With 46 million records of peer-reviewed literature, Elsevier’s SciVerse Scopus is the largest abstract and citation database, with citation data for papers published from 1996 onwards. It’s a valuable resource for finding scholarly literature, but also offers tools for analyzing journal performance, finding out where and how frequently authors and articles are being cited, and tracking research trends. Some of the REF panels will be using citation data as one of several indicators of academic significance during the assessment process, and Scopus has been selected as the provider of this data. In this post I’m going to share some tips on how to get started with Scopus.

There is a useful set of short online tutorials on how to use Scopus here, which you can play, pause, or just click through. The SciVerseTraining Desk provides a range of training videos with more details on how to make the most of this database. Also, on the top right of every page of the Scopus there is a ‘help’ link to more information about particular tools and services.

Document Search
  • This tutorial explains how to carry out a document search, and also shows how citation analysis is built into the search results.
  • It is worth registering for a personal account with Scopus if you want to save searches to run in future browsing sessions, set up alerts every time documents matching your search terms are uploaded to Scopus, or every time a document or author is cited.
  • One useful feature is Scopus’ Document Download Manager. If the Library subscribes to journal content listed in the search results, Scopus allows you to save time by downloading multiple article pdfs.
Journal analyser
  • Another tutorial shows how you can select up to ten journals to analyse using SJR and SNIP, as well as simpler metrics like the total number of citations received in a year, and the total number of documents published in a year. You can view the data as a line chart or table. The line chart has data points which you can mouse over get a snapshot of journal performance at a moment in time.
Author and affiliation searching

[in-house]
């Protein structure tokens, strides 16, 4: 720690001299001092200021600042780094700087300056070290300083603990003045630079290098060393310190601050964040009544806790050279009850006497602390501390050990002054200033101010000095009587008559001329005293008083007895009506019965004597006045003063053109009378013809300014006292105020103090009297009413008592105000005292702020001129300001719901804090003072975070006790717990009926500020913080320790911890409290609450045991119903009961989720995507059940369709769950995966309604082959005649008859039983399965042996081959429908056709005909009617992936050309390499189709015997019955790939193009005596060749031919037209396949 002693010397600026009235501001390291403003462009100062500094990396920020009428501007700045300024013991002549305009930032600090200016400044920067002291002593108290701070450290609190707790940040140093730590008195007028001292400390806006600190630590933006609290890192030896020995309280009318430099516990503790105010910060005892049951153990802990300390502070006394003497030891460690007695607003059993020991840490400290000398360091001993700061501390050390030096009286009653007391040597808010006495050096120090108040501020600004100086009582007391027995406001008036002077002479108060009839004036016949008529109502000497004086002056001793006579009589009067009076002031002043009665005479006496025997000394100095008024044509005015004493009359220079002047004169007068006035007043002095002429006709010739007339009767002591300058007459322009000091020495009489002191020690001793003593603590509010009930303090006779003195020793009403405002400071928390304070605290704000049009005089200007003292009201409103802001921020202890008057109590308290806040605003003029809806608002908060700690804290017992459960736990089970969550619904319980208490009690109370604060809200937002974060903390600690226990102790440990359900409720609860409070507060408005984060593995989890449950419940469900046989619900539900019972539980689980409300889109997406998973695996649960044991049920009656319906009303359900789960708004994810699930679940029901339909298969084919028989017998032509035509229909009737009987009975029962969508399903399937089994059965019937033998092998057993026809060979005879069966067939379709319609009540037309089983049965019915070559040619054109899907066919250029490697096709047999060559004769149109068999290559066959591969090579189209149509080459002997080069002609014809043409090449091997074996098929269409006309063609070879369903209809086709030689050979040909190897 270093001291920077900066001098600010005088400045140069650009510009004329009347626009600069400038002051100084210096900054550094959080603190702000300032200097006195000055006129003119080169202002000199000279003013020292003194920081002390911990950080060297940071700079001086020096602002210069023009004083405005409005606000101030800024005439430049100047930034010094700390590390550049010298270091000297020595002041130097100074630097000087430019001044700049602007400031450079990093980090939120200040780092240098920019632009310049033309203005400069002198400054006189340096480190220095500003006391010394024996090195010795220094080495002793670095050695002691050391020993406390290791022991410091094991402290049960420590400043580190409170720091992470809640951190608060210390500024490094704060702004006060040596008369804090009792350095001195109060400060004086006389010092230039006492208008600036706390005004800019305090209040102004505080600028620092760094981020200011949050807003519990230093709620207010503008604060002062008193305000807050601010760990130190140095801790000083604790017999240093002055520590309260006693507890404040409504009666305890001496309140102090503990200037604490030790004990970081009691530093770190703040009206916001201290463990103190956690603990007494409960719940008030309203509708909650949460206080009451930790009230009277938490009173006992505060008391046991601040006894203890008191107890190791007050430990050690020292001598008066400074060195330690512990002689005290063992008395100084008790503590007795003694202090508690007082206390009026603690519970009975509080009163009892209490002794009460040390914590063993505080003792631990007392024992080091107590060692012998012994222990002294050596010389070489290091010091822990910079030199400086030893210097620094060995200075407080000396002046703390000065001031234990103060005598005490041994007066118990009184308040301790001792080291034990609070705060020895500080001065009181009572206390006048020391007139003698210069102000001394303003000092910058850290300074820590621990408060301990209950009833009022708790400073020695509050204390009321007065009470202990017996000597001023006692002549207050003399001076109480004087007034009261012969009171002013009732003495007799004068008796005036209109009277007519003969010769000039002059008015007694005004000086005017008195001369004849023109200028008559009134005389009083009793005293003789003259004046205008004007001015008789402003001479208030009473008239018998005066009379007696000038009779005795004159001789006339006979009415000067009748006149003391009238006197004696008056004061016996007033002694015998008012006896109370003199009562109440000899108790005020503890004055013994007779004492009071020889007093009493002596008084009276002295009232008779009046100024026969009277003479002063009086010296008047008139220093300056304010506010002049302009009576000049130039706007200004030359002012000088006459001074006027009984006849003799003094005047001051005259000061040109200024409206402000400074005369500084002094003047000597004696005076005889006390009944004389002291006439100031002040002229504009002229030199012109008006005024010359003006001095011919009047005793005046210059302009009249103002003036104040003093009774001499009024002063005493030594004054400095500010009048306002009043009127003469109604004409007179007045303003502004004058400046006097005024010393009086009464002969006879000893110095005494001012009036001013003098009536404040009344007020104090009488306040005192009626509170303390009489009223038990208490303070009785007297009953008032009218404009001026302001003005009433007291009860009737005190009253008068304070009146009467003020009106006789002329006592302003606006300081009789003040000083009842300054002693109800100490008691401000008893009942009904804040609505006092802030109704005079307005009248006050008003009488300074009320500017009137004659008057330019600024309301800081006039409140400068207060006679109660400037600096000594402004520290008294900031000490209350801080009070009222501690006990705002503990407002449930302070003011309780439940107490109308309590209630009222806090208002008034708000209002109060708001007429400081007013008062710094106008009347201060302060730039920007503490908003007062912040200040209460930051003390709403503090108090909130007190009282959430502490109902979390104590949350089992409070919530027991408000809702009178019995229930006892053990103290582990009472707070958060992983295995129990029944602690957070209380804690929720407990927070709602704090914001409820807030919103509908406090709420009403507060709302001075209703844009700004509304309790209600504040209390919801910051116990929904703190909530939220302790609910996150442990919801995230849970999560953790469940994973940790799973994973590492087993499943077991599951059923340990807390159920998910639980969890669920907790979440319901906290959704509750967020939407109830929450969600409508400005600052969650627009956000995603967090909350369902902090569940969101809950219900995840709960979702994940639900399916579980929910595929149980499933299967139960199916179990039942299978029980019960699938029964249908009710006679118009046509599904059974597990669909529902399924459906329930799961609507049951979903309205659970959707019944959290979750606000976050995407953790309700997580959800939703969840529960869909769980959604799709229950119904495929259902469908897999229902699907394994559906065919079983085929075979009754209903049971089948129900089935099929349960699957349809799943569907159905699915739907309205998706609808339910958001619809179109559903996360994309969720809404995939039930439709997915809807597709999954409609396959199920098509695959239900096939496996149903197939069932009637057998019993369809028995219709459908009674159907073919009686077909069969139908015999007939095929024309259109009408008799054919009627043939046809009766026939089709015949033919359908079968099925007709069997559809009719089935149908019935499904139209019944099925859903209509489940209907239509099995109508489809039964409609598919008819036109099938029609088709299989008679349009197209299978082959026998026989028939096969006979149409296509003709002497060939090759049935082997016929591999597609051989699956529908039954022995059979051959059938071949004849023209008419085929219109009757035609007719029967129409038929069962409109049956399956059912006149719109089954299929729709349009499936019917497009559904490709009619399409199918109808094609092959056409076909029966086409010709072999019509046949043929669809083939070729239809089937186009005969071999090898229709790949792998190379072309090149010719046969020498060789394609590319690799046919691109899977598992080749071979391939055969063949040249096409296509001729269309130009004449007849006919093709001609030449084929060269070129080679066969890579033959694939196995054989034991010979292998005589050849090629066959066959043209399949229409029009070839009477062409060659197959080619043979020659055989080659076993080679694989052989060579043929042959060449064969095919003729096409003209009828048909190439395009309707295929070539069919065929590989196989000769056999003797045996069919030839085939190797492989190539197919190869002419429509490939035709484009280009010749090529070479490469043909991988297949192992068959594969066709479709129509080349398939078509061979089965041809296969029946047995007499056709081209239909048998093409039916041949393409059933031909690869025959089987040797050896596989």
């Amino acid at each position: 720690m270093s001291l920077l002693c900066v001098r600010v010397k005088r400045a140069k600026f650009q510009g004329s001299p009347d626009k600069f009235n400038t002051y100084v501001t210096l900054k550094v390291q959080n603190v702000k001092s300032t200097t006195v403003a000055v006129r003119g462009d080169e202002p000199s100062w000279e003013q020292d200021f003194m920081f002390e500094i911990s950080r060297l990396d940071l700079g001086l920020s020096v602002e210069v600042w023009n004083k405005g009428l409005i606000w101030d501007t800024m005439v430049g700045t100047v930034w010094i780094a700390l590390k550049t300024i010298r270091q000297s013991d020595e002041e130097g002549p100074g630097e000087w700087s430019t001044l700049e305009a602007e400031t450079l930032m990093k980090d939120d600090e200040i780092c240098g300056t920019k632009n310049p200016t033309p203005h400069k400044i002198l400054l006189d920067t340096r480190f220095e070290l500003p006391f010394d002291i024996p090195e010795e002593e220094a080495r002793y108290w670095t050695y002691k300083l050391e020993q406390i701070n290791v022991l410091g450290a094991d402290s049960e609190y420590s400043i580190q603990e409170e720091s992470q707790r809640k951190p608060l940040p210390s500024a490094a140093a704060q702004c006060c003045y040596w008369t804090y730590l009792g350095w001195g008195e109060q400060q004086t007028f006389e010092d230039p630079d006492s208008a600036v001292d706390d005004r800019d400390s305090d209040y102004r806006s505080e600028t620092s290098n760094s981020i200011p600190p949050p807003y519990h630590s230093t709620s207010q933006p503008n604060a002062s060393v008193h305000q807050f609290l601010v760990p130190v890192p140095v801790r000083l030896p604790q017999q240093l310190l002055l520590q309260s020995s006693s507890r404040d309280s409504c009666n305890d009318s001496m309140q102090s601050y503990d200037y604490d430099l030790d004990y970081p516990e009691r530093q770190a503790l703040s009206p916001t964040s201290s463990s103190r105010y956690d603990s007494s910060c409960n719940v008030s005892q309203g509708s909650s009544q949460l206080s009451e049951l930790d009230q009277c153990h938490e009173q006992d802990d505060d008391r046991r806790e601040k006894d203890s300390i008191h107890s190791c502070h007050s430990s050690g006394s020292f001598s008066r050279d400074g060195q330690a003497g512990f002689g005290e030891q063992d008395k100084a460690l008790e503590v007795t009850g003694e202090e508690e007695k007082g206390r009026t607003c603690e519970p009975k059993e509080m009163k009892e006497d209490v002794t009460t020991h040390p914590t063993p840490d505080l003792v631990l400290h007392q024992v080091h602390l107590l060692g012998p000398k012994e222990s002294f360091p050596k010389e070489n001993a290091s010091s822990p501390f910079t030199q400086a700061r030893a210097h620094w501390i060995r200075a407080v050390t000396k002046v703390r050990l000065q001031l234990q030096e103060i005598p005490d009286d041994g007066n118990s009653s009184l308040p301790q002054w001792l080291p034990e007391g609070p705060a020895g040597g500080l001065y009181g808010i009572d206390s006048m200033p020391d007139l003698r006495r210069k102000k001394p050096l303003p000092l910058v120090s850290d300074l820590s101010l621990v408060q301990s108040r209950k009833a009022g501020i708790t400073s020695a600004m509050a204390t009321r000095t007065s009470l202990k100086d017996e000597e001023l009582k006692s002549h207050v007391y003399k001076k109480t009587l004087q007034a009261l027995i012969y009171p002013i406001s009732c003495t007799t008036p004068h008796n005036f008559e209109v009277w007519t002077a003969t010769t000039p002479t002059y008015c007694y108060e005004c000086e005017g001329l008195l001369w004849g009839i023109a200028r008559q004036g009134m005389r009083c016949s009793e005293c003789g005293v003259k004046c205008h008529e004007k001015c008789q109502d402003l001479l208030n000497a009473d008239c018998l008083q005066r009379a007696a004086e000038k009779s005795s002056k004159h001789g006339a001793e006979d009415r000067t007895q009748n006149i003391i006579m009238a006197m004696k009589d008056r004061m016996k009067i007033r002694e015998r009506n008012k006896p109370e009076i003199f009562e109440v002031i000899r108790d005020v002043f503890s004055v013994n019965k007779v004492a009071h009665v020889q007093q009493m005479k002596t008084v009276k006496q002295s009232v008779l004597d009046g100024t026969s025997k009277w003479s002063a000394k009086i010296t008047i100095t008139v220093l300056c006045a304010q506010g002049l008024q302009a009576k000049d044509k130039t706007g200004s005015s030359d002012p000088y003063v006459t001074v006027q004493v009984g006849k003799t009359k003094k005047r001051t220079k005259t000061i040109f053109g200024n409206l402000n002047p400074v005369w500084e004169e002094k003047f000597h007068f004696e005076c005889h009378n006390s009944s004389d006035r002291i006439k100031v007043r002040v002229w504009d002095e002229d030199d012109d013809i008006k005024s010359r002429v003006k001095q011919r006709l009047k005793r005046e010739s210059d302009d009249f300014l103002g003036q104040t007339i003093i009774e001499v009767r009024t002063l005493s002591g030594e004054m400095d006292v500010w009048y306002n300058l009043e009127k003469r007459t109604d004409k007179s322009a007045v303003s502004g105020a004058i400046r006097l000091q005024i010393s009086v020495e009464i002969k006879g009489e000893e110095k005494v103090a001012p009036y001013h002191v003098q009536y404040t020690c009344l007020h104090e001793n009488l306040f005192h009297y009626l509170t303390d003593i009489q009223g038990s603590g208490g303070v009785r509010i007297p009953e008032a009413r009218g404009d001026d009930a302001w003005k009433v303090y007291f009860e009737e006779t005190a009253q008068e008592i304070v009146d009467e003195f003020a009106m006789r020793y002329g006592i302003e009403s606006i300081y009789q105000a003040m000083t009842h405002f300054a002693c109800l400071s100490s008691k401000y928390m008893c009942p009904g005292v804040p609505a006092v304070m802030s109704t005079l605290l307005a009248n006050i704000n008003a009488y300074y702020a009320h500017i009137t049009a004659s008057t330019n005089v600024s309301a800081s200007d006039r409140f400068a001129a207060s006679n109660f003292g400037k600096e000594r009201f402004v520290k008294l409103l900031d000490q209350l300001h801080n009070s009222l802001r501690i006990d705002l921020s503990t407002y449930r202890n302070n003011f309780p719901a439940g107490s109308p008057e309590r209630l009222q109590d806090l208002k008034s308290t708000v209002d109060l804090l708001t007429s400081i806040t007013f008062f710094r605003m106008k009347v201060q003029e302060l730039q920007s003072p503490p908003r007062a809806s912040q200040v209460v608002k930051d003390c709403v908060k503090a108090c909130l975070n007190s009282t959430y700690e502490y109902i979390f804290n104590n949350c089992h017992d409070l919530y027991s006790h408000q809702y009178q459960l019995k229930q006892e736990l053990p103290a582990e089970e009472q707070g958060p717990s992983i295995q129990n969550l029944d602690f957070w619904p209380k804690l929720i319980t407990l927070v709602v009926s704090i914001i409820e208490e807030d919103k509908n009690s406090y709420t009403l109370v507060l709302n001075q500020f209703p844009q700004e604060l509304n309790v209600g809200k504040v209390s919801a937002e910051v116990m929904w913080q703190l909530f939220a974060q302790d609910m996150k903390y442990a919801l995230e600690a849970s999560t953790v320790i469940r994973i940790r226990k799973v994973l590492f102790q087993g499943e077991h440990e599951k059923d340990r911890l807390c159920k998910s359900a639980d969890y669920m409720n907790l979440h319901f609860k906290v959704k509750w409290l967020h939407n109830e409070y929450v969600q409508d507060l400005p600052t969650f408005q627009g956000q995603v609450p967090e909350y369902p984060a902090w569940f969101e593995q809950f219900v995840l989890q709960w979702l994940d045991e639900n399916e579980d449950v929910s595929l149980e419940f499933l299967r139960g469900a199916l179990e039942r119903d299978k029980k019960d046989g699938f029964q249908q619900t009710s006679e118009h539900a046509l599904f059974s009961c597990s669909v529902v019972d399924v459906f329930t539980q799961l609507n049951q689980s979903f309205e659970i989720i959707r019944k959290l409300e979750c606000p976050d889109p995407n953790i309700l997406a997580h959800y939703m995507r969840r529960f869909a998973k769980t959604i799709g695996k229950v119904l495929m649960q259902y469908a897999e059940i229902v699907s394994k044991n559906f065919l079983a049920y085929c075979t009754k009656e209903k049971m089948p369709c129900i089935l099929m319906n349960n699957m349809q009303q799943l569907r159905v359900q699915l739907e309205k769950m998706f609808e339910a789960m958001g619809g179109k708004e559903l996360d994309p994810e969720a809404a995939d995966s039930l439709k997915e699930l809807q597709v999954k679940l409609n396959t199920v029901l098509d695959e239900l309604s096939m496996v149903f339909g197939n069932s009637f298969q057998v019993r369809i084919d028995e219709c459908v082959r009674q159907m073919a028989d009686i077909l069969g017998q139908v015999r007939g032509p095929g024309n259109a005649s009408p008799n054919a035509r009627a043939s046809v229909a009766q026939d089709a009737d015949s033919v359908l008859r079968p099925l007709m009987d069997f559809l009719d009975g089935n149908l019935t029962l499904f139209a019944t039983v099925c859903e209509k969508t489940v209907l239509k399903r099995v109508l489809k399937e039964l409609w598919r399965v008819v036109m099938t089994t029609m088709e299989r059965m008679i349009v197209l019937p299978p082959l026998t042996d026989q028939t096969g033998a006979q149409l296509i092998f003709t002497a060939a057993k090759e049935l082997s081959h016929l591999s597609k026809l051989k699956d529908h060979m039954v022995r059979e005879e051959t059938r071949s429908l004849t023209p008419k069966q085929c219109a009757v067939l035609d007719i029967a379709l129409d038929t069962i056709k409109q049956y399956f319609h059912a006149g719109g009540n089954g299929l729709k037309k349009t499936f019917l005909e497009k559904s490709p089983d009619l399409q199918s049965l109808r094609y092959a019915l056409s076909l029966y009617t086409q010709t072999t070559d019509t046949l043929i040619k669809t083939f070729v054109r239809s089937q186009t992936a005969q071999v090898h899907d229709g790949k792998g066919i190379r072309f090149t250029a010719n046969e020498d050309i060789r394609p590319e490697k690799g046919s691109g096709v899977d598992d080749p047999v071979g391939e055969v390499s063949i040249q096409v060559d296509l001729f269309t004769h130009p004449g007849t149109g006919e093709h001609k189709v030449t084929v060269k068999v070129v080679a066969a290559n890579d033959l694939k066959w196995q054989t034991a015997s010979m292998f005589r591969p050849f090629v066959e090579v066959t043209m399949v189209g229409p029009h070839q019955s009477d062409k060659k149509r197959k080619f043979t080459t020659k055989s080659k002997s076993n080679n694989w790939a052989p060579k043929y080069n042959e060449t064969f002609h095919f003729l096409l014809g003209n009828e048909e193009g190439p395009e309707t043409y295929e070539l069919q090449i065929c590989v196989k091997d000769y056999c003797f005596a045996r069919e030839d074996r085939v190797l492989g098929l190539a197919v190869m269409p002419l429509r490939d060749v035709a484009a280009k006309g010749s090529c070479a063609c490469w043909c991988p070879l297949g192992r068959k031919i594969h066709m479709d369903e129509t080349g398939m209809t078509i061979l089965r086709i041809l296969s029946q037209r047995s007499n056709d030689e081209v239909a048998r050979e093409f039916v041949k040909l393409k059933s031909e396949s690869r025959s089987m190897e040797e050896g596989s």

• This tutorial shows how to search by author and affiliation, and how you can track research by setting up alerts to be notified when a given author is cited or publishes a new document.
  • The author details page provides information about an author’s publishing history and research interests, and is a starting point for finding co-authors, tracking citations, and using the author evaluator tool. This displays an author’s publishing output, the number of citations received, and the h-index in the form of a graph and document list.
  • Errors of attribution and affiliation do occur. To correct records, click on ‘give feedback’ on the author details page, then ‘request author detail corrections’ and use the ‘wizard’ to input and review the information. The correction goes back to the Scopus feedback team.

Citation data is only one kind of indicator for evaluating research. For a good general introduction to the use of bibliometrics in research assessment, see the Measuring Your Research Impact toolkit.

February 21, 2012

Webometrics and altmetrics: digital world measurements

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Research performance measurement often includes an element of output (or publication) counting and assessment, possibly including citation counts, and I've written a lot here about such bibliometrics and assessment.

The digital, web 2.0 world allows for many other, different kinds of metrics to be recorded and reported on, and could one day become a part of researchers' performance assessment, either just for themselves or indeed through more formal processes at institutional level or through an excercise like the Research Excellence Framework (REF).

I've linked to the altmetrics manifesto, and that has some very interesting contributions to the exploration of other kinds of metrics and measurements.

Note that PLoS One are running a special “collection” on altmetrics with a submission deadline just passed in January. And that if you’re an author with an article published by PLoS One, then the number of views for your article are displayed along with the metadata for your article. Warwick’s repository, WRAP, also shows download stats for articles these days, in the metadata records… eg:

The problem with web stats and altmetrics is that there are potentially a lot of sources which will all measure the stats for different versions of the same item, or different elements of the same output, in different ways. This sort of thing is a driver for publication in an open access (OA) journal with one canonical copy of an article in just one place online: the so called "gold" route to OA.